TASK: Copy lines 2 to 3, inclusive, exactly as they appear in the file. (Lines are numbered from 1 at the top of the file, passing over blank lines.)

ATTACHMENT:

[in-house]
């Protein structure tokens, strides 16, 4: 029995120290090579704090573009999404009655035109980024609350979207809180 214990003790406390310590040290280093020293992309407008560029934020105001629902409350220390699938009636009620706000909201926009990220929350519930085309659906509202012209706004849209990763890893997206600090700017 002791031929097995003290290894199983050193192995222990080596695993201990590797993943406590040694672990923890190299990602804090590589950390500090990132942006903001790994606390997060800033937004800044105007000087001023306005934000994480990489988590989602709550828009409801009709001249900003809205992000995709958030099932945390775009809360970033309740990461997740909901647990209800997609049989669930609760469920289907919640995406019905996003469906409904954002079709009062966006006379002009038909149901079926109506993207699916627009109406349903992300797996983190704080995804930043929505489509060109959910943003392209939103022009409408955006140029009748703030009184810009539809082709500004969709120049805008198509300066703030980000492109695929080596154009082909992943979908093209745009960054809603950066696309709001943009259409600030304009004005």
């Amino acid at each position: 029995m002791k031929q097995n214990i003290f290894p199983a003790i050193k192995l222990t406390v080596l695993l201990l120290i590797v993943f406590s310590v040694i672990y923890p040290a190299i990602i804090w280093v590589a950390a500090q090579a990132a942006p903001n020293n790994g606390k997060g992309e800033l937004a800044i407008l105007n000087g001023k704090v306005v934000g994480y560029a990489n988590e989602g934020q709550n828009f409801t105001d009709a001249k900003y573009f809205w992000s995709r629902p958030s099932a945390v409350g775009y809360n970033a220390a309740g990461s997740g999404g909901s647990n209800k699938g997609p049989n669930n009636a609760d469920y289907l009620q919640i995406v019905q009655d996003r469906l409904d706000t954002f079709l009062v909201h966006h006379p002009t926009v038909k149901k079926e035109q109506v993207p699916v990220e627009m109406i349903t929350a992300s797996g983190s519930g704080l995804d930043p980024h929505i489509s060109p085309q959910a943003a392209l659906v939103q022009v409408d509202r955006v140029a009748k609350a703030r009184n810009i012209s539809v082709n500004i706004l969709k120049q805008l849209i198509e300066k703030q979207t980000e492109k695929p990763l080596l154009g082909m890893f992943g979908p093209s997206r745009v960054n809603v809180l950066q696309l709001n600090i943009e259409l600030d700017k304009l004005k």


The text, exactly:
């Protein structure tokens, strides 16, 4: 029995120290090579704090573009999404009655035109980024609350979207809180 214990003790406390310590040290280093020293992309407008560029934020105001629902409350220390699938009636009620706000909201926009990220929350519930085309659906509202012209706004849209990763890893997206600090700017 002791031929097995003290290894199983050193192995222990080596695993201990590797993943406590040694672990923890190299990602804090590589950390500090990132942006903001790994606390997060800033937004800044105007000087001023306005934000994480990489988590989602709550828009409801009709001249900003809205992000995709958030099932945390775009809360970033309740990461997740909901647990209800997609049989669930609760469920289907919640995406019905996003469906409904954002079709009062966006006379002009038909149901079926109506993207699916627009109406349903992300797996983190704080995804930043929505489509060109959910943003392209939103022009409408955006140029009748703030009184810009539809082709500004969709120049805008198509300066703030980000492109695929080596154009082909992943979908093209745009960054809603950066696309709001943009259409600030304009004005």
């Amino acid at each position: 029995m002791k031929q097995n214990i003290f290894p199983a003790i050193k192995l222990t406390v080596l695993l201990l120290i590797v993943f406590s310590v040694i672990y923890p040290a190299i990602i804090w280093v590589a950390a500090q090579a990132a942006p903001n020293n790994g606390k997060g992309e800033l937004a800044i407008l105007n000087g001023k704090v306005v934000g994480y560029a990489n988590e989602g934020q709550n828009f409801t105001d009709a001249k900003y573009f809205w992000s995709r629902p958030s099932a945390v409350g775009y809360n970033a220390a309740g990461s997740g999404g909901s647990n209800k699938g997609p049989n669930n009636a609760d469920y289907l009620q919640i995406v019905q009655d996003r469906l409904d706000t954002f079709l009062v909201h966006h006379p002009t926009v038909k149901k079926e035109q109506v993207p699916v990220e627009m109406i349903t929350a992300s797996g983190s519930g704080l995804d930043p980024h929505i489509s060109p085309q959910a943003a392209l659906v939103q022009v409408d509202r955006v140029a009748k609350a703030r009184n810009i012209s539809v082709n500004i706004l969709k120049q805008l849209i198509e300066k703030q979207t980000e492109k695929p990763l080596l154009g082909m890893f992943g979908p093209s997206r745009v960054n809603v809180l950066q696309l709001n600090i943009e259409l600030d700017k304009l004005k």